In the package are liberal policies — such as an expansion of abortion care access, an accelerated climate change plan, a framework for legalizing recreational marijuana, increased gun-control regulations and a costly paid family leave program. The issues are unpopular with Republican voters, and Hogan, who is considering a presidential run in 2024, has largely avoided the topics, especially abortion.
Explaining his decision, Hogan tweeted Friday morning that the ghost gun legislation is “a positive step” toward preventing violent crime but “it does nothing to penalize those who actually pull the trigger on firearms.”
He also again criticized the General Assembly for failing to move on his crime package, including a measure that would enhance the penalties of those who use guns in violent crimes.
The decision to present the bills to the governor early was a preemptive strike that enables the legislature to overturn the governor’s vetoes before the 90-day session ends on Monday. Under a provision in the state constitution, bills submitted to the governor at least six days before the end of a legislative session become law after six days, unless the governor issues a veto.
Hogan has until April 8 to decide whether he will sign the measures, veto them or allow them to become law without his signature.
Hogan’s approach to gun control has been mixed, endorsing certain measures while rejecting others.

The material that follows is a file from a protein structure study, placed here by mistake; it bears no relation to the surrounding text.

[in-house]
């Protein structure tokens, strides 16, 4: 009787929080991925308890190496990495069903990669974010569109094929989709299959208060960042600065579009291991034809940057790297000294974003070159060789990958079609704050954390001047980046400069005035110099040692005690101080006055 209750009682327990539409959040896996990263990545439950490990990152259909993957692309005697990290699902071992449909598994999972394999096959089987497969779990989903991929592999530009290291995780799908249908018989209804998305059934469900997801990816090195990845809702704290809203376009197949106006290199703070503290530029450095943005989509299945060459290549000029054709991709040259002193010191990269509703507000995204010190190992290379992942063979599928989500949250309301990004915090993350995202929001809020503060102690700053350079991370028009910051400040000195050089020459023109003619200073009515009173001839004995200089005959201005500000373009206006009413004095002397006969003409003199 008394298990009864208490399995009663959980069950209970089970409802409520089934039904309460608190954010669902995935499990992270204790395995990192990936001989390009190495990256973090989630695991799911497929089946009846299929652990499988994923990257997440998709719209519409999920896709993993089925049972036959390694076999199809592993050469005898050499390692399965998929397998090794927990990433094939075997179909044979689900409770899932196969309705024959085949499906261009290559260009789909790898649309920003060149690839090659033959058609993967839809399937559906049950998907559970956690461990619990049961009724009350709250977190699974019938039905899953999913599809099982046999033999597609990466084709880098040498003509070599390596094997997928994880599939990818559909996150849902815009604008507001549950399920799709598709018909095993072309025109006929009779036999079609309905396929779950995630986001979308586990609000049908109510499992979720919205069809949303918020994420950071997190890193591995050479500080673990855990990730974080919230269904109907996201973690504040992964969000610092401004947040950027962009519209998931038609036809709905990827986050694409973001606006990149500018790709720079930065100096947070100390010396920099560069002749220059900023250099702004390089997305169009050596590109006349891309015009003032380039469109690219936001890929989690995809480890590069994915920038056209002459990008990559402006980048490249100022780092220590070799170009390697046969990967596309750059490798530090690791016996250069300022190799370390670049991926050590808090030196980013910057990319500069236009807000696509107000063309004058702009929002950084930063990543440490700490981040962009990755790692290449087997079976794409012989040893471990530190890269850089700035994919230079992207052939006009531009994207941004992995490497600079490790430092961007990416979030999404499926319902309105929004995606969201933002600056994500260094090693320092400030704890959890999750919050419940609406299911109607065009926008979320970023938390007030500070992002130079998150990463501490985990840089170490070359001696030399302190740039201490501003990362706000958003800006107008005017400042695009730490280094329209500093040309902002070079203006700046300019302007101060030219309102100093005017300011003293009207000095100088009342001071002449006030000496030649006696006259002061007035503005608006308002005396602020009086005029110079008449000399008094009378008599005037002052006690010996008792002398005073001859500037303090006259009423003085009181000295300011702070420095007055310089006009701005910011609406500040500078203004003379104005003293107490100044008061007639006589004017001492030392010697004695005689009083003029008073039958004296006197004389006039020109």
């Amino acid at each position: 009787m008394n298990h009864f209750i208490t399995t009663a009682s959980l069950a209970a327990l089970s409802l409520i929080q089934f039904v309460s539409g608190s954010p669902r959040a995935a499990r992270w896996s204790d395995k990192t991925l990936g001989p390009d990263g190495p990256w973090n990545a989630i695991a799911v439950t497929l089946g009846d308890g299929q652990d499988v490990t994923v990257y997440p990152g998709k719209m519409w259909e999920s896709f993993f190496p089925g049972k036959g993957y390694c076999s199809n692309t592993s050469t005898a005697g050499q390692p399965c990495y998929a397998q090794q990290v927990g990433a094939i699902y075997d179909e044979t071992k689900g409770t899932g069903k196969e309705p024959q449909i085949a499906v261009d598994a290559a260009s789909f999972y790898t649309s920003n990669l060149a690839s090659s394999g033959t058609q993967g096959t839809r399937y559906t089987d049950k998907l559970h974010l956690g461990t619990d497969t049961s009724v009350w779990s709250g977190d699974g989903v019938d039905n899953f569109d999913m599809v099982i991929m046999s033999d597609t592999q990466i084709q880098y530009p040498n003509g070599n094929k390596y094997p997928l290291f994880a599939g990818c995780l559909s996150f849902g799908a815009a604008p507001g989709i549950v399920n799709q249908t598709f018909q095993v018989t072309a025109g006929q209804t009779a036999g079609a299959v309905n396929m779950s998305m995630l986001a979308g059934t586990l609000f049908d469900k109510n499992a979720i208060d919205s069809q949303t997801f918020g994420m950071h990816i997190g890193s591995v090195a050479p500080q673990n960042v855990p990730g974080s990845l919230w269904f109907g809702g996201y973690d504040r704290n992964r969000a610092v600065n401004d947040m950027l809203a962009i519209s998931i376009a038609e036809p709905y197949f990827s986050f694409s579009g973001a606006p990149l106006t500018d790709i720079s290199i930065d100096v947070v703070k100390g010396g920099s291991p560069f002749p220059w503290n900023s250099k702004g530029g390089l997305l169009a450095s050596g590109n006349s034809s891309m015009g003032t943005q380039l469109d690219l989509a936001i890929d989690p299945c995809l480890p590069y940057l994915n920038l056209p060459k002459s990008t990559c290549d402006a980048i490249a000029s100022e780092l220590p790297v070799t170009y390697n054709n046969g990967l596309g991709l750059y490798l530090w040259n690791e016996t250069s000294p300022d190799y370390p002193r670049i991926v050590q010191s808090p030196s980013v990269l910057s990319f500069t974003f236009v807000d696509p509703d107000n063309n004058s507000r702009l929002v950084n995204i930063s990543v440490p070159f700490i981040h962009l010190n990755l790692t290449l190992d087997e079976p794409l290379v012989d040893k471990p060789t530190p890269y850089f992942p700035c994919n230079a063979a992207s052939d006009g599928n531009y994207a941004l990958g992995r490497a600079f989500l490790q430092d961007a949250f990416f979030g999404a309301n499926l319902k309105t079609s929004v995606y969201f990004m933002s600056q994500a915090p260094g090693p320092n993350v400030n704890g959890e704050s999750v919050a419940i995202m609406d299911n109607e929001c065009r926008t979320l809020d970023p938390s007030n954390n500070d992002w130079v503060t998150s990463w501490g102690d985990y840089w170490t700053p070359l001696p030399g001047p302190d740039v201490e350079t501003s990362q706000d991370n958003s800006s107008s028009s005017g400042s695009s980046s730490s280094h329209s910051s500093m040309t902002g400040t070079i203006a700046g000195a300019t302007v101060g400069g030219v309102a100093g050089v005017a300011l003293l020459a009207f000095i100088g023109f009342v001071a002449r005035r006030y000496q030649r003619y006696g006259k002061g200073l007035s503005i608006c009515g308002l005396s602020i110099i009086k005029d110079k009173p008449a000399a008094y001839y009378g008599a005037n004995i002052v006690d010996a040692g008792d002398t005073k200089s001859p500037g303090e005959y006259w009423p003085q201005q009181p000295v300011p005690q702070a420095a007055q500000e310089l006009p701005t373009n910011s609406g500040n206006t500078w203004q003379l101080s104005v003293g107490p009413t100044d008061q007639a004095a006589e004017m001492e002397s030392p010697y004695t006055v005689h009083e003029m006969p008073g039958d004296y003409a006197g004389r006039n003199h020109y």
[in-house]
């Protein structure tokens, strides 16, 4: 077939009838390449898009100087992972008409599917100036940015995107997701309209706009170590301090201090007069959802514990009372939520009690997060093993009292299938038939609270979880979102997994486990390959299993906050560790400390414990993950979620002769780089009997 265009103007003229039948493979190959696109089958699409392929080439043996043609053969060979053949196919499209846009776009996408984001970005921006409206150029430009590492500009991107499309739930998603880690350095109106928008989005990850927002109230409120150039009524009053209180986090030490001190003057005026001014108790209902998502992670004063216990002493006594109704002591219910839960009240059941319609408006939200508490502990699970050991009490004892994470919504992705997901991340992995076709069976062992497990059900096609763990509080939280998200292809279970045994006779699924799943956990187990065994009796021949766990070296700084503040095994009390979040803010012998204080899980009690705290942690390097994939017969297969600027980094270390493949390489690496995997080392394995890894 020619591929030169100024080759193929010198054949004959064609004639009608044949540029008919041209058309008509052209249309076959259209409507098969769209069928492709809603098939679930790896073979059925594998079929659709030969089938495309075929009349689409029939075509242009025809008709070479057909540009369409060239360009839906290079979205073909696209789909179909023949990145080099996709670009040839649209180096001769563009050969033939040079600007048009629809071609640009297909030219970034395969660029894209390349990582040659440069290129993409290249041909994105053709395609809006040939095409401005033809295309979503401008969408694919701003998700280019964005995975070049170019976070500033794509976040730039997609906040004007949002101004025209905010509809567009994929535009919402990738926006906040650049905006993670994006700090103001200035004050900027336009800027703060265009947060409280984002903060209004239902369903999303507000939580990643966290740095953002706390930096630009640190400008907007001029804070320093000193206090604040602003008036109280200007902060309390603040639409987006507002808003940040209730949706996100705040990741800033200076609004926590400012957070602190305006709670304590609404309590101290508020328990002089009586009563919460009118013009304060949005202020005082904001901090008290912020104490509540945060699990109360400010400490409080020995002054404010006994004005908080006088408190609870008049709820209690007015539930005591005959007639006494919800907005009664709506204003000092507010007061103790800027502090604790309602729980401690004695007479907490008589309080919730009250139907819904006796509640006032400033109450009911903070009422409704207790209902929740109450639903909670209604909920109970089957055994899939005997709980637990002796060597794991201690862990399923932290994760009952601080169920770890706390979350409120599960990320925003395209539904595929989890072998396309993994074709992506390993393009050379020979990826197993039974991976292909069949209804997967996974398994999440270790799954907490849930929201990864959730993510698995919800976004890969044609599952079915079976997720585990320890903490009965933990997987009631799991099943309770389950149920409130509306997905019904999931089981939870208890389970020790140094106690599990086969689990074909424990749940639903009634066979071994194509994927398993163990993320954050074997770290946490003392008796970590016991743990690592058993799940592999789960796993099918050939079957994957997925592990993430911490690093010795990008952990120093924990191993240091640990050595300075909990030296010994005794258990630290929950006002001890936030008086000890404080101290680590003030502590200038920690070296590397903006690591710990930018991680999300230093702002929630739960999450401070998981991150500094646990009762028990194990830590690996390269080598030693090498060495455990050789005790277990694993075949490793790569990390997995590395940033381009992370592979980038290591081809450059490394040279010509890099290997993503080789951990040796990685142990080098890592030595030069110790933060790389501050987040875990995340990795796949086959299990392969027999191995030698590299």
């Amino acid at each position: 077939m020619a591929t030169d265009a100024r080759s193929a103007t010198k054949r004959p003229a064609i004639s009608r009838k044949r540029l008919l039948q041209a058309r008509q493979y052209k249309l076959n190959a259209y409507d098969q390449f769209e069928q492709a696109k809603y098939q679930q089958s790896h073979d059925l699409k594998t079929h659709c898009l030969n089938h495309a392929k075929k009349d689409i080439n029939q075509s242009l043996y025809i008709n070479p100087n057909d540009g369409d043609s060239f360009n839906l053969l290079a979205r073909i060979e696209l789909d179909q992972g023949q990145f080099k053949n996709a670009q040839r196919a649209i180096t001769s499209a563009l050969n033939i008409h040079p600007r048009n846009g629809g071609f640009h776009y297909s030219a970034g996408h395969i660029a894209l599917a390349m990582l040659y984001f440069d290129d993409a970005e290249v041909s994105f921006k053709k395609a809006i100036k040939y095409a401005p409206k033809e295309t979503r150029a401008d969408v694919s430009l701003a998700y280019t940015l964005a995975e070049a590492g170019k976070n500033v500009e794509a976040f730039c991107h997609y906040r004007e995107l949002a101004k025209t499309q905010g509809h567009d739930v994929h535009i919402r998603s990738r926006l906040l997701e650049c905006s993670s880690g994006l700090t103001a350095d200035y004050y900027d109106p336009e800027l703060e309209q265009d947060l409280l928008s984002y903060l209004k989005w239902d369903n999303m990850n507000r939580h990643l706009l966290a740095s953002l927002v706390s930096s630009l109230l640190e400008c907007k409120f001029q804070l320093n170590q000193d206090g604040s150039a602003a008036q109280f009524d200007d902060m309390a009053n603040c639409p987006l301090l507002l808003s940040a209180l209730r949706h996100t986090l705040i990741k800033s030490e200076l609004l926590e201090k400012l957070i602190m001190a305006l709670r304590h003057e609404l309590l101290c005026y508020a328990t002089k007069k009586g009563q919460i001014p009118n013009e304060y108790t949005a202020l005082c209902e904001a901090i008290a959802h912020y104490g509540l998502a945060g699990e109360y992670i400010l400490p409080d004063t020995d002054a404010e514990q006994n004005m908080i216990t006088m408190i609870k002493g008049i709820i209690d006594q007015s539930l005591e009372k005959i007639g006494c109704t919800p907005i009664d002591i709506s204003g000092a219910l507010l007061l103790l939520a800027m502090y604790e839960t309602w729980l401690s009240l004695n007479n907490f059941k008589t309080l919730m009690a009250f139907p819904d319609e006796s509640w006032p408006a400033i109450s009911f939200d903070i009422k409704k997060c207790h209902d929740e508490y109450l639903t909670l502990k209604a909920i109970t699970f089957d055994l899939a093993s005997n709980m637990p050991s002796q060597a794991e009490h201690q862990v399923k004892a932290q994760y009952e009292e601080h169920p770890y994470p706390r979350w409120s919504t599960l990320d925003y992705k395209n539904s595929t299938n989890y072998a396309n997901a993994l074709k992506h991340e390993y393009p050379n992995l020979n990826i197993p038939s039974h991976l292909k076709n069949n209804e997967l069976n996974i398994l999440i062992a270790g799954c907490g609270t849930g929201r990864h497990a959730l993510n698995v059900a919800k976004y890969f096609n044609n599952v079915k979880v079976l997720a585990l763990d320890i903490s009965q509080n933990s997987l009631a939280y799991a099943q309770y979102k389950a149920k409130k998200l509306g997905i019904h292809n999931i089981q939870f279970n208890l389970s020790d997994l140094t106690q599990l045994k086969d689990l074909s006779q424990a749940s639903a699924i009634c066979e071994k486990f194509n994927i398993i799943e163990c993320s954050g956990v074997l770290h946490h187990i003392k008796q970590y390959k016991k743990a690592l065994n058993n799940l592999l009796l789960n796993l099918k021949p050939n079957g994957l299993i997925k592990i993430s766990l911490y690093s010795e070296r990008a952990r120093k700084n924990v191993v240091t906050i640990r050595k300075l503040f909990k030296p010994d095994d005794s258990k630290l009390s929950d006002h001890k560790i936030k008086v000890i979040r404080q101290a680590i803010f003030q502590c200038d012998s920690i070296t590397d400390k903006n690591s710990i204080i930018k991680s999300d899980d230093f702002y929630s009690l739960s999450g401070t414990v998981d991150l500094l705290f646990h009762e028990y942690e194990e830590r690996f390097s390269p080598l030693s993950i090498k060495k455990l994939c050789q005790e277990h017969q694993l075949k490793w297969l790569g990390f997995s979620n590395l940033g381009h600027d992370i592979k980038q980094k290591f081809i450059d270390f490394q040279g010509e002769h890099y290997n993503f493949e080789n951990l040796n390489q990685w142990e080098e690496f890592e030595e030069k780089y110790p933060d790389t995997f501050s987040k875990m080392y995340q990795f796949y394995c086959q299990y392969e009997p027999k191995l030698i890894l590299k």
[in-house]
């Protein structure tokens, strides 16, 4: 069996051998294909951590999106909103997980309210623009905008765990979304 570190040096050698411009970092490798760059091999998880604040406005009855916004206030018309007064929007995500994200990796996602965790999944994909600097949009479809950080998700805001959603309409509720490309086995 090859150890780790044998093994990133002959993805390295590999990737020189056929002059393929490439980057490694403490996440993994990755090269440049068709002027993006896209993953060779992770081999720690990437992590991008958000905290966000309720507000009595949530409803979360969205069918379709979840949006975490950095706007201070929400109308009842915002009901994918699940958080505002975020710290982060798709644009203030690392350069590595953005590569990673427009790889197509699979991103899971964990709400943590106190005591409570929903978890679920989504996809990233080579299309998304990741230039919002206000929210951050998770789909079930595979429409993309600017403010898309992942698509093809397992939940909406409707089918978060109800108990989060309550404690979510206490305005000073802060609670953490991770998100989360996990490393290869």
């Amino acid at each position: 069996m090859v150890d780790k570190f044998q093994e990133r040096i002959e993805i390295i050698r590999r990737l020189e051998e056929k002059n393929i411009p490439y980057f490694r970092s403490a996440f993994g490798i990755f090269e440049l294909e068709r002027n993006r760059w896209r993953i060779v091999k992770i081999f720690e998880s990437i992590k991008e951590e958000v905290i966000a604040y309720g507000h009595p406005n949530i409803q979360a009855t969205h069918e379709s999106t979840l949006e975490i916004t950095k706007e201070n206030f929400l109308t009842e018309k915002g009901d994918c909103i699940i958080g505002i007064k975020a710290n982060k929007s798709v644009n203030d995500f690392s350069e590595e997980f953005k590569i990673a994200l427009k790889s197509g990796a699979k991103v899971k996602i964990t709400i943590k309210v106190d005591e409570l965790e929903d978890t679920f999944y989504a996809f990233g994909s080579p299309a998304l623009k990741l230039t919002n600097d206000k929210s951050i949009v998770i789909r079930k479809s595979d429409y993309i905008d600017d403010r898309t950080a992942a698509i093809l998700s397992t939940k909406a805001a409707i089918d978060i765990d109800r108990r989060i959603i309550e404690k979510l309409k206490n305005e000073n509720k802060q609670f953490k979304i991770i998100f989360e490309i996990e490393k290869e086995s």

He signed a ban on the sale of bump stocks and a “red flag” law that allows judges to seize firearms from people deemed a threat to themselves or others. He also vetoed an effort to restrict who can get a concealed carry permit.
During his first campaign in 2014, gun rights advocates said he offered private assurances that he would work to expand access to firearms. During his second in 2018, he publicly sought distance from the National Rifle Association and said he would not accept the group’s endorsement.
Banning ghost guns was a top priority of law enforcement this session, with Attorney General Brian E. Frosh (D) leading the effort. Police chiefs and prosecutors across the state said the firearms, which are assembled from parts and sold in kits on the Internet without background checks, are increasingly becoming the weapon of choice among criminals.
In Prince George’s County, there were 27 ghost guns seized in 2019, police said. Last year, there were 264. The county police chief said earlier this year that investigators have linked at least 13 homicides, 10 robberies and 20 aggravated assaults — many committed by young people, including some in their teens — to ghost guns since 2019.
The new law would ban the sale, receipt and transfer of unfinished frames or receivers that are not serialized by the manufacturer, and the ban to purchase new ghost guns would take effect June 1. The effective date for possession would take effect March of next year.
The bill would not apply to antique firearms or guns manufactured before 1968; a grandfather clause would allow someone with a ghost gun to either sell the firearm to a licensed dealer or have the weapon properly imprinted with a serial number by a federally licensed dealer.